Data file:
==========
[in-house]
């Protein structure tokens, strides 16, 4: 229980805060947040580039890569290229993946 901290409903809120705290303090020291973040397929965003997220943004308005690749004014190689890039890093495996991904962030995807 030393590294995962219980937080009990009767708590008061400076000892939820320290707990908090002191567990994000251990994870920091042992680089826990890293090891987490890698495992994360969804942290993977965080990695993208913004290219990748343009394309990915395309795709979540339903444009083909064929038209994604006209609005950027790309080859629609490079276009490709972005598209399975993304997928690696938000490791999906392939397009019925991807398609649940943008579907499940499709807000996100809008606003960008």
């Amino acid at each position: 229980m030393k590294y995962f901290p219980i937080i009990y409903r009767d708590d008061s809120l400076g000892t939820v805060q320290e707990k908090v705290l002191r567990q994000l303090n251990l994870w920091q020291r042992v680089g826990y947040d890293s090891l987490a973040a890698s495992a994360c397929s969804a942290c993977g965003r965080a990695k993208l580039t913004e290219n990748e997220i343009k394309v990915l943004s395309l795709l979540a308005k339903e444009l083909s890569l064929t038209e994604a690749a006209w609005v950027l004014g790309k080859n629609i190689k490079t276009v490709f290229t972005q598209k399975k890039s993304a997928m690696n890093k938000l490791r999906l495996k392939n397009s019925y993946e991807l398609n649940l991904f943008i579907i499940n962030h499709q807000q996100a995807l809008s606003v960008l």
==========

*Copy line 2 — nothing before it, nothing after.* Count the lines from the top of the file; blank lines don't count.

């Protein structure tokens, strides 16, 4: 229980805060947040580039890569290229993946 901290409903809120705290303090020291973040397929965003997220943004308005690749004014190689890039890093495996991904962030995807 030393590294995962219980937080009990009767708590008061400076000892939820320290707990908090002191567990994000251990994870920091042992680089826990890293090891987490890698495992994360969804942290993977965080990695993208913004290219990748343009394309990915395309795709979540339903444009083909064929038209994604006209609005950027790309080859629609490079276009490709972005598209399975993304997928690696938000490791999906392939397009019925991807398609649940943008579907499940499709807000996100809008606003960008």